You should follow a meal plan that's right for you. A healthy meal plan will include all the food groups, including carbohydrates (breads, cereals, pasta and rice), proteins (fish and meat) and fats (dairy products such as cheese).

It's important to eat the right amount of carbohydrates. Carbohydrates provide the body with energy from foods like breads, cereals, pasta and rice. Carbohydrates should account for 45% of your daily energy intake.

You should also eat at least 5 portions of fruit and vegetables every day to help keep your blood sugar levels stable. Try adding more fruit into your diet such as bananas or strawberries - they contain lots of important nutrients which can help manage diabetes by helping prevent complications such as heart disease or stroke later in life

Don't drink alcohol if your blood glucose is high or you're ill or on antibiotics.

Alcohol is bad for your blood sugar. Alcohol can raise blood sugar levels, which could increase your risk of complications.

Alcohol may also cause low blood sugar (hypoglycemia). Alcohol can make diabetes symptoms worse, such as dizziness or fatigue.

Drinking alcohol can also lead to weight gain and overeating, which makes it harder to control your glucose levels in the long term.

If you smoke, quit. If you don't smoke, don't start.

If you smoke, quit. If you don't smoke, don't start. Smoking is bad for your health—but it's even worse for people with diabetes.

Smoking increases your risk of diabetes and heart disease by raising your blood pressure and cholesterol levels and reducing the amount of good (HDL) cholesterol in your body.

It also makes it harder to control glucose levels in people with diabetes because smoking decreases how well the insulin works in their bodies.

And if that's not enough reason to kick the habit once and for all, consider this: smoking during pregnancy can lead to complications such as miscarriage or stillbirths.

When you have diabetes, it's important to take great care of yourself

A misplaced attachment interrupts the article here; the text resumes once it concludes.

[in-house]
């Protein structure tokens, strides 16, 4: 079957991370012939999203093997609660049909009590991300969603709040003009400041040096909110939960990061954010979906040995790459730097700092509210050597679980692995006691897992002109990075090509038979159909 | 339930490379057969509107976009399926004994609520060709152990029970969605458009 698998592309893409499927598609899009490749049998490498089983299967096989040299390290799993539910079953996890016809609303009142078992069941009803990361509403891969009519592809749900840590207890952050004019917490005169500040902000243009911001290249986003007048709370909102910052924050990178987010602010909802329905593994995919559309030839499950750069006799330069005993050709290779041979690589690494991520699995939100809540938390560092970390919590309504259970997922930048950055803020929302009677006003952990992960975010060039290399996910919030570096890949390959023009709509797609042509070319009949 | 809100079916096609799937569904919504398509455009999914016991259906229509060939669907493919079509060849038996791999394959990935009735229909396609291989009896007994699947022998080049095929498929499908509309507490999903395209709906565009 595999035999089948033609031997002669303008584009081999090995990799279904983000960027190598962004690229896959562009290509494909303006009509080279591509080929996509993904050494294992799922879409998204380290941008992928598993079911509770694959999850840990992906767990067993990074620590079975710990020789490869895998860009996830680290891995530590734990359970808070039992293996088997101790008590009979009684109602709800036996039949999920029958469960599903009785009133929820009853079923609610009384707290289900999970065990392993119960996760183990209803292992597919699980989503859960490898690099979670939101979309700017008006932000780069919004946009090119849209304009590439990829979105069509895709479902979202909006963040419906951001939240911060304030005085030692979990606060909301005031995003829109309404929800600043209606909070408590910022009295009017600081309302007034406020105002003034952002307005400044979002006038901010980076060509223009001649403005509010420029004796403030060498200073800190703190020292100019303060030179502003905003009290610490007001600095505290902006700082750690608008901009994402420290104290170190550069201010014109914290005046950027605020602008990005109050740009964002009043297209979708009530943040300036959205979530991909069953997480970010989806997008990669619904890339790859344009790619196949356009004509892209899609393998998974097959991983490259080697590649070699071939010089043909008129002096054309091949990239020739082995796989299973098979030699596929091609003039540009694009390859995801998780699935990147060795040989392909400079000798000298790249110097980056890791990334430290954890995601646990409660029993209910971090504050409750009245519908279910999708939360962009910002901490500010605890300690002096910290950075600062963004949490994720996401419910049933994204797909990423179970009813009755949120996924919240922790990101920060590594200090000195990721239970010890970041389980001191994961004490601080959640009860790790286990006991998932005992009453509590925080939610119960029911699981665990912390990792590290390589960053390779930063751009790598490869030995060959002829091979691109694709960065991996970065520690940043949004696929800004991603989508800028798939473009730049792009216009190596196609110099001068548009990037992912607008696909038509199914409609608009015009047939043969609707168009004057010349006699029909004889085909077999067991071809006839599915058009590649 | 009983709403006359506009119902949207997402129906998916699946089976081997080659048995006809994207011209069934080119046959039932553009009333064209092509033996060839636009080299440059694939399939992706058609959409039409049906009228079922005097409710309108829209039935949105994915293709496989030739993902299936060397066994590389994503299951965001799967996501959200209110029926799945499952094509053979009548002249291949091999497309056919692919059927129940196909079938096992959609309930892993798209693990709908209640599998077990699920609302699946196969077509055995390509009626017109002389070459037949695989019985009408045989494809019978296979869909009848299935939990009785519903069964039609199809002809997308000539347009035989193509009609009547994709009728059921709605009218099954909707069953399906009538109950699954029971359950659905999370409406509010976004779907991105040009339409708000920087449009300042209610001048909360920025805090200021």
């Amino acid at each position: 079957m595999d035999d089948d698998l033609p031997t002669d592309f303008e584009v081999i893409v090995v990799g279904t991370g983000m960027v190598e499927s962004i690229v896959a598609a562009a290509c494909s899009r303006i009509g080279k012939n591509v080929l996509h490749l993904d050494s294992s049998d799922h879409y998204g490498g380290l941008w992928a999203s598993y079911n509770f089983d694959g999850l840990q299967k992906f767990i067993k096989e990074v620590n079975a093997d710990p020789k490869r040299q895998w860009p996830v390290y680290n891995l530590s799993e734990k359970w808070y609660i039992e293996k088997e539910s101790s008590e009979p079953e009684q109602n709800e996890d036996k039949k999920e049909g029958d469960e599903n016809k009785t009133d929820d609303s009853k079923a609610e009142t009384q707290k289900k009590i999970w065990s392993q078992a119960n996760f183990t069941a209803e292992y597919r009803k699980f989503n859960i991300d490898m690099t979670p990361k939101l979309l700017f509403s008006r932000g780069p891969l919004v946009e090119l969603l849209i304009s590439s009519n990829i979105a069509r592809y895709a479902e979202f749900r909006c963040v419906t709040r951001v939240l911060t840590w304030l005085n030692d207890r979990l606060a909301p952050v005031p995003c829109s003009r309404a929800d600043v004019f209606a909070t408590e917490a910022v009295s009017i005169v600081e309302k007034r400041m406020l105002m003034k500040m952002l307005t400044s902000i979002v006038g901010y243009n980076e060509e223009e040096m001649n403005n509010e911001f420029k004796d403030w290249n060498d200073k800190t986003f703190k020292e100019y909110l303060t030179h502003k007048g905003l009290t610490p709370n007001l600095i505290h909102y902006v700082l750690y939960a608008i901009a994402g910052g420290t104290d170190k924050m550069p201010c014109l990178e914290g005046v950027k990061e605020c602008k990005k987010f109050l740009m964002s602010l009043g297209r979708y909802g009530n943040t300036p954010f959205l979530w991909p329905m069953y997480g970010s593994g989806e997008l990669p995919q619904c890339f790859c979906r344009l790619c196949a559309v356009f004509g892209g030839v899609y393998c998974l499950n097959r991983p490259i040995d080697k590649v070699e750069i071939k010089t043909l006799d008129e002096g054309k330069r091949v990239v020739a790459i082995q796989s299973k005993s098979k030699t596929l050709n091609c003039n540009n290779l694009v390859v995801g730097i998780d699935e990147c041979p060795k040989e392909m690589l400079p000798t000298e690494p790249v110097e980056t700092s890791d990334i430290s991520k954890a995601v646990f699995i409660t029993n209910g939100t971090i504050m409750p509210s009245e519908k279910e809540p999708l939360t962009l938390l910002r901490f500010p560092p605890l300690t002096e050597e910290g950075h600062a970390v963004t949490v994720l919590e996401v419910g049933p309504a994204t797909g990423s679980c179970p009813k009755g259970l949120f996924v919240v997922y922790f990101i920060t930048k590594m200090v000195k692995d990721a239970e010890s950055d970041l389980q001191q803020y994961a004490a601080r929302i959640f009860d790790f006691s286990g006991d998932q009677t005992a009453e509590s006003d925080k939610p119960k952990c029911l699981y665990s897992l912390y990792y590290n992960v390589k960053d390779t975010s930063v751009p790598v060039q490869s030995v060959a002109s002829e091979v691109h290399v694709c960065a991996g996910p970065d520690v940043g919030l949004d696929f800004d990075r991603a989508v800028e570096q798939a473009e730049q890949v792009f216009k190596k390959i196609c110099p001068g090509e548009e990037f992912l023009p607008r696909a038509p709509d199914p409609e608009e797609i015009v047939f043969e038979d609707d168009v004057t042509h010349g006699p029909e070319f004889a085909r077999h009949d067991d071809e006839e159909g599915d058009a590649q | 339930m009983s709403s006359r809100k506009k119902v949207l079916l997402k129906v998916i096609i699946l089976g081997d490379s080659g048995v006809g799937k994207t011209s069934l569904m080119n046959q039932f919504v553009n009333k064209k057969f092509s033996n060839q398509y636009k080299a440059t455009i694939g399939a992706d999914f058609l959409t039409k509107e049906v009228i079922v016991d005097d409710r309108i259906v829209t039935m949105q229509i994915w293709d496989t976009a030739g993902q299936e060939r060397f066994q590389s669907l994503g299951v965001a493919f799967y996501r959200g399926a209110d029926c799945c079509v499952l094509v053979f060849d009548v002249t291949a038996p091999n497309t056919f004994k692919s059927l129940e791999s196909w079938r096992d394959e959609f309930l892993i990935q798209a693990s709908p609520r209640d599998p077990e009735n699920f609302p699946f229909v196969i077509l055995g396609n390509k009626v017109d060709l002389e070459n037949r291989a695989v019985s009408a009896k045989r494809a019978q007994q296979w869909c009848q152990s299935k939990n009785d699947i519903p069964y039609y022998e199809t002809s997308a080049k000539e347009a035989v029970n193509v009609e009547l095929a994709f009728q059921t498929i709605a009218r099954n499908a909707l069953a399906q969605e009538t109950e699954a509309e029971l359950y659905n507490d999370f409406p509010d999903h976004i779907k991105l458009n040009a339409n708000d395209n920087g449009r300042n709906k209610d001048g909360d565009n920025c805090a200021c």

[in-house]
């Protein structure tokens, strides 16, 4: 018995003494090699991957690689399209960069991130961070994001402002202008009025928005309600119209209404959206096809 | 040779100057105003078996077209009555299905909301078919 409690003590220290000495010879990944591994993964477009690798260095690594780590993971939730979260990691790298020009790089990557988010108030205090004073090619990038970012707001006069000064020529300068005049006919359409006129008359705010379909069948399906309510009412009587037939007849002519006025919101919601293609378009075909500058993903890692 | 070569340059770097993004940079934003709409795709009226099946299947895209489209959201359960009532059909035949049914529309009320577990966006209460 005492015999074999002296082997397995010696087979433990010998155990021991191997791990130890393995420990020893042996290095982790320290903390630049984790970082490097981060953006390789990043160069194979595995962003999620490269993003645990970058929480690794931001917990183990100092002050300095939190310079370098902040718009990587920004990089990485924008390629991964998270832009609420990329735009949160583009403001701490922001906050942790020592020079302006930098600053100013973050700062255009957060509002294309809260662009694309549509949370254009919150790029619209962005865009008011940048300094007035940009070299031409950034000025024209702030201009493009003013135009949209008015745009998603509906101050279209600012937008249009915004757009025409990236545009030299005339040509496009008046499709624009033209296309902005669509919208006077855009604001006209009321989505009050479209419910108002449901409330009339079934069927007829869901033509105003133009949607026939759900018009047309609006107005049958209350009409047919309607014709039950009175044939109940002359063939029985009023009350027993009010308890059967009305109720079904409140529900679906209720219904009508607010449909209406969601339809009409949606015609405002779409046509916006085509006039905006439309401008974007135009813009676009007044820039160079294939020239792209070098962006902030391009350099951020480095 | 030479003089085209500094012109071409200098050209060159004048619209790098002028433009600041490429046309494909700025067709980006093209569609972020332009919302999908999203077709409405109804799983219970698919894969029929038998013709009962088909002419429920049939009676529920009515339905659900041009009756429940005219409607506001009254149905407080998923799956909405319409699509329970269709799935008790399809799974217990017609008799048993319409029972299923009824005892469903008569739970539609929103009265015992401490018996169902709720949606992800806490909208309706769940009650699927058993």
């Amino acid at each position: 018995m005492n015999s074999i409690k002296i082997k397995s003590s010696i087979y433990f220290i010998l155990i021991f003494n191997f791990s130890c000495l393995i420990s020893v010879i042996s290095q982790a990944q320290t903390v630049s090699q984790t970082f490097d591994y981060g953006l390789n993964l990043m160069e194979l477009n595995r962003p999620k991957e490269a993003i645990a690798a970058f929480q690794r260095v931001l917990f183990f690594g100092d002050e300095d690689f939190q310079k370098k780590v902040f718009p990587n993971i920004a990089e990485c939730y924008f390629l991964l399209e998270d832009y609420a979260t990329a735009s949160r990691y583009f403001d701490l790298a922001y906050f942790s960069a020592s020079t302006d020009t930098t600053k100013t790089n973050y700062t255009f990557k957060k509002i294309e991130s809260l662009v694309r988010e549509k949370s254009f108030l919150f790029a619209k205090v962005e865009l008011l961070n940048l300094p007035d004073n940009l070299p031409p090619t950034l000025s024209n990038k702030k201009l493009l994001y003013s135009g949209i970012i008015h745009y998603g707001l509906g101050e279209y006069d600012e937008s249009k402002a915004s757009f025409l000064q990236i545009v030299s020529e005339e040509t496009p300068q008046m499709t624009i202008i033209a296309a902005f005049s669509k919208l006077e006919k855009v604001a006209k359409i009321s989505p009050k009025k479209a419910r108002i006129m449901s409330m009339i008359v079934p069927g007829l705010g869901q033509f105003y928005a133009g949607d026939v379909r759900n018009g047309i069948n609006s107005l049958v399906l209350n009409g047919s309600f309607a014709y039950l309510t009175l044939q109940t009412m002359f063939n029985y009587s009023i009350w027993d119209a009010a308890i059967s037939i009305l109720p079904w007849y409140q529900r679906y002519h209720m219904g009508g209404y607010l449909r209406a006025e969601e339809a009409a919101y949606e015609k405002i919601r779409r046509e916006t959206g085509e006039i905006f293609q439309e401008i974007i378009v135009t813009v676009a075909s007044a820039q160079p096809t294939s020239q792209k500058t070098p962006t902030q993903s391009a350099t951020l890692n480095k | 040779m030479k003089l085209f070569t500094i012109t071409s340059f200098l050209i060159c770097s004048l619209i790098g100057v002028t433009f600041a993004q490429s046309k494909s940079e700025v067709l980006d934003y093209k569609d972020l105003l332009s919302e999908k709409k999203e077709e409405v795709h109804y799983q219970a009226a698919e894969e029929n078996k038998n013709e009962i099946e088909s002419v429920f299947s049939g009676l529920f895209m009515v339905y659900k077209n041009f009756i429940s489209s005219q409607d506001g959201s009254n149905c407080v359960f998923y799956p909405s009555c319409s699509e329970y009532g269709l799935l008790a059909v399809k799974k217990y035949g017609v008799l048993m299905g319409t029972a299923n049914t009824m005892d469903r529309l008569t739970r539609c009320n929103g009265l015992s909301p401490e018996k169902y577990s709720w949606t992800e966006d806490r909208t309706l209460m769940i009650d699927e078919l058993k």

When you have diabetes, it's important to take great care of yourself. Diabetes is a serious disease that can be managed but needs to be taken care of.

There are many things that you can do to make sure that your body stays healthy and you stay out of hospital:

  • Follow your treatment plan. This means taking the medicine the doctors tell you are right for you and doing what they say about how much exercise and what kind of food should be in your diet.

  • Get regular checkups and tests done so that any problems with your health can be spotted early on before they get too serious or cause complications in other parts of your body or mind.

  • Eat well-prepared meals from fresh ingredients, not just ready made meals from packets or cans as these often contain lots more salt than necessary which makes it easier for water retention (swelling) in some people with high blood pressure issues due to their condition having high levels like those caused by excessive sodium intake over time rather than just drinking too much water at once without eating anything else afterwards which might cause weight gain if taken regularly over long periods without proper nutrition including fibre intake at regular intervals throughout day instead only eating once per day per meal per week etcetera...


Living with diabetes is a lifelong commitment to yourself. There are many things that you can do to help yourself, but it's important that you stay focused on taking care of your health and not let the stress of living with diabetes get in the way of living life.